The castle with its very heavily fortified walls and Renaissance and Gothic architecture was striking to the eye. The inner courtyard had many colonnades and was very pretty to see. We walked around the castle, then down the hill onto the Old Town. As we looked out onto the street below us, it was lovely to see and to hear the many horses and carriages clip clopping along the cobbles. At the bottom of the hill was a smiling Polish man, in traditional dress playing tunes on an accordion. We stopped for coffee in a quaint, dark coffee shop, then continued on our way to the main square, called Rynek Glowny. In the very centre of the square is The Cloth Hall. It sprang up in the 14th century as traders sheltered their carts along its two walls, then King Casimir the Great allowed it to take the form of a huge hall. From there it became the centre of trade for Krakow's merchants, technically seen as the world's first shopping mall!

The square looked so beautiful as it had wooden stalls all around the Cloth Hall, which were decorated with pretty ribbons and streamers. We sauntered along the stalls, (I was obviously enjoying myself thoroughly!) I bought 2 small rabbits, hand-woven out of grass, one for us and one for Mum. There was a lovely atmosphere all around, with families making the most of the bank holiday by spending time together. Around the square were lots of horses with carriages for the tourists. They looked very pretty. We had food from one of the stalls for lunch - very tasty vegetables, fried potatoes and mushrooms.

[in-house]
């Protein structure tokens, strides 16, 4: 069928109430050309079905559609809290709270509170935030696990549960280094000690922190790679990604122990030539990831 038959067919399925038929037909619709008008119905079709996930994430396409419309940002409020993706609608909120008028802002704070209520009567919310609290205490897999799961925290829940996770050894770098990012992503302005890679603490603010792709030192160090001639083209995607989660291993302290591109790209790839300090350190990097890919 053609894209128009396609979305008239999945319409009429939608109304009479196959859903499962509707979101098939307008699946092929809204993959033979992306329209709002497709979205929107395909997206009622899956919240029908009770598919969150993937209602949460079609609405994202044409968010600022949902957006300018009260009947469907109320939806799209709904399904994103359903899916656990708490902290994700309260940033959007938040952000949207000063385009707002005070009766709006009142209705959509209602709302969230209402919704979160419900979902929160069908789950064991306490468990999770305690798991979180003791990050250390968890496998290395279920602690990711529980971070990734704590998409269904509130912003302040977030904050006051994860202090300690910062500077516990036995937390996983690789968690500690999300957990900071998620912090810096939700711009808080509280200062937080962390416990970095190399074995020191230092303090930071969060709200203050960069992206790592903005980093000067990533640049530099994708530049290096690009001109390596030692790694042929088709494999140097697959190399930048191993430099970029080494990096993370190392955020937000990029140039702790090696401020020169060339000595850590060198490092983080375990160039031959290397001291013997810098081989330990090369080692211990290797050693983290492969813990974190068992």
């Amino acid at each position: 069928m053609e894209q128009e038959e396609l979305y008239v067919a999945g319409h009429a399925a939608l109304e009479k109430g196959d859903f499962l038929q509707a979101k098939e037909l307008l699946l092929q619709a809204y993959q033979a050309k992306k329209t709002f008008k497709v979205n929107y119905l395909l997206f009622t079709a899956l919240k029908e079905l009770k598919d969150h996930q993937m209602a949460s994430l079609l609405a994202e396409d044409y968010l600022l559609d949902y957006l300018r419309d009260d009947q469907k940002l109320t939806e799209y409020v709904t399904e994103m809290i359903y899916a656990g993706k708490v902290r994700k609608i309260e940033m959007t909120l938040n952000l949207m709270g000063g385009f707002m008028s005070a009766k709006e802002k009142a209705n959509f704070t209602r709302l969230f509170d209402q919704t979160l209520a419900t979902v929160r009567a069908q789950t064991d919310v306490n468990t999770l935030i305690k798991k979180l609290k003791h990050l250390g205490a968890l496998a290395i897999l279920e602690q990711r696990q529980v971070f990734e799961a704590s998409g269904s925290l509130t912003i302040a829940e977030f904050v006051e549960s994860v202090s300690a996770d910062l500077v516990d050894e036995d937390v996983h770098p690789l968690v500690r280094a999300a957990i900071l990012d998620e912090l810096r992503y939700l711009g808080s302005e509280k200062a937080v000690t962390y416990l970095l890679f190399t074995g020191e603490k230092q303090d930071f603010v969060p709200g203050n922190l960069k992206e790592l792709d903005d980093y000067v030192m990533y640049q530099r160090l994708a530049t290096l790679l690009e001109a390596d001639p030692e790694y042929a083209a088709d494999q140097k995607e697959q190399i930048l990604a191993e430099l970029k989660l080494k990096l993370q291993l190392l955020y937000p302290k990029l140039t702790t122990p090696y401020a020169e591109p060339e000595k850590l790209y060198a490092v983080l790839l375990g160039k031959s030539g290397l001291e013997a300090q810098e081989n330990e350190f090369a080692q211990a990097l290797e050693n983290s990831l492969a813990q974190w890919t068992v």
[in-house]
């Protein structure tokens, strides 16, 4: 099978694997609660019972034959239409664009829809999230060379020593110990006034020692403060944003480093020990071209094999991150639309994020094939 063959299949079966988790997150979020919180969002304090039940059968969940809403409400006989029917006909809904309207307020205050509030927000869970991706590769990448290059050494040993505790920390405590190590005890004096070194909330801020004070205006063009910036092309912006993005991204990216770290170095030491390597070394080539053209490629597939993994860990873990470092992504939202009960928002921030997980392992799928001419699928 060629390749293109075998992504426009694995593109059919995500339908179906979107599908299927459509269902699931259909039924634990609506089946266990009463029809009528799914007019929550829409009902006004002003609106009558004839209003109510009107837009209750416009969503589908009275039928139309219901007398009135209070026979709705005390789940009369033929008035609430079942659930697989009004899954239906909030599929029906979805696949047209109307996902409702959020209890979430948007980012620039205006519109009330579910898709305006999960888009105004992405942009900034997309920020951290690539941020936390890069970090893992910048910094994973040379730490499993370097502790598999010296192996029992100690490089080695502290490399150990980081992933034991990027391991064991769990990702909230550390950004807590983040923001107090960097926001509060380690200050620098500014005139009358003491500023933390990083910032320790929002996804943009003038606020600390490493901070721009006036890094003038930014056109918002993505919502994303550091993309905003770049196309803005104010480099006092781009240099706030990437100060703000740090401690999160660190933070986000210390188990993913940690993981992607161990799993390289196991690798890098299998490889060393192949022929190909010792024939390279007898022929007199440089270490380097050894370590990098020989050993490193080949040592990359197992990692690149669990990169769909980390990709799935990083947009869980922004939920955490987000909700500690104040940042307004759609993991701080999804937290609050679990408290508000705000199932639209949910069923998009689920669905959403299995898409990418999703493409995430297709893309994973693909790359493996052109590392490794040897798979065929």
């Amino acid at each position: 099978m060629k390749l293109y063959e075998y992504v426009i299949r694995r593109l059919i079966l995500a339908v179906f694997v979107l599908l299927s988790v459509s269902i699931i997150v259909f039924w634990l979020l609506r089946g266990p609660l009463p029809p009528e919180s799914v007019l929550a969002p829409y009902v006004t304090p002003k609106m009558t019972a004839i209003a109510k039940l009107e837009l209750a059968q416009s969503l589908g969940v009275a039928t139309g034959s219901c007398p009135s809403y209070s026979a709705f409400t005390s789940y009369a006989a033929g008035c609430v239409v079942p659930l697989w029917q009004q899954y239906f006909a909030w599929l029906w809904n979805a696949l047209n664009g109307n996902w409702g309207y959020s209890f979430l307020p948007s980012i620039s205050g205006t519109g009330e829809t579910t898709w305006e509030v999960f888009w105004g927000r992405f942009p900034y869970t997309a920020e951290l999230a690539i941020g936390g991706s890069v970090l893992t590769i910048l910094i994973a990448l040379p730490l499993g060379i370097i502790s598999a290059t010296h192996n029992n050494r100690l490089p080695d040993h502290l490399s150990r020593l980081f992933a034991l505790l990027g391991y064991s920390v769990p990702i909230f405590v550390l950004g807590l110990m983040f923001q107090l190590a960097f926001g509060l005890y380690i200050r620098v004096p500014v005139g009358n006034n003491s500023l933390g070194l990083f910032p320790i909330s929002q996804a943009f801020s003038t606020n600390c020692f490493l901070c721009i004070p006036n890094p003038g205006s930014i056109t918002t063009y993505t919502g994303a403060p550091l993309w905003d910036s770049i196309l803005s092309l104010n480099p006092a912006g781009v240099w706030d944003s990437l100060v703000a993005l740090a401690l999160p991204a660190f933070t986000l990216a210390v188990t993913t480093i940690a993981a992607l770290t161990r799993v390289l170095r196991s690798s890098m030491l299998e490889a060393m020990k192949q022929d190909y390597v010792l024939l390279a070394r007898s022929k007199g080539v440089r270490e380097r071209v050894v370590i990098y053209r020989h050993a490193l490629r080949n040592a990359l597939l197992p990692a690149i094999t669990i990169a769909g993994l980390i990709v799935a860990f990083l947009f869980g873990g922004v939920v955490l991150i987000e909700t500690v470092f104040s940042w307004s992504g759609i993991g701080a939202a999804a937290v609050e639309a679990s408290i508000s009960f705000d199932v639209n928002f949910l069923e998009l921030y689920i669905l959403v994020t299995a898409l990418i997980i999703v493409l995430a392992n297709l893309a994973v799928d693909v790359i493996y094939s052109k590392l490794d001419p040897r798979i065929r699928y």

13th April

We were picked up around 9.30am for our tour to Auschwitz- Birkenau, known as Oswiecim to the locals, pronounced Oshvyenchim. A disturbing video was played on the bus as we travelled to our destination. We arrived and firstly looked at pictures of the maps of the area, hard to imagine the scale from the maps, until seen later. We walked through a building built for tourist with toilets and a small shop, then walked suddenly out into the camp of Auschwitz. There ahead of us was the symbol of hate the world knows so well: Arbeit Mein Frei (Work Makes You Free). I couldn’t believe I was walking under the same gates that hundreds of thousands, if not millions of desperate unfortunates had trod before me. It was very unnerving. Our tour guide was a Polish man, very articulate and sensitive, who later told us that his own grandfather had been prisoner there himself and that was why he did the job, taking tours. His grandmother had also worked there as a tour guide for over 30 years.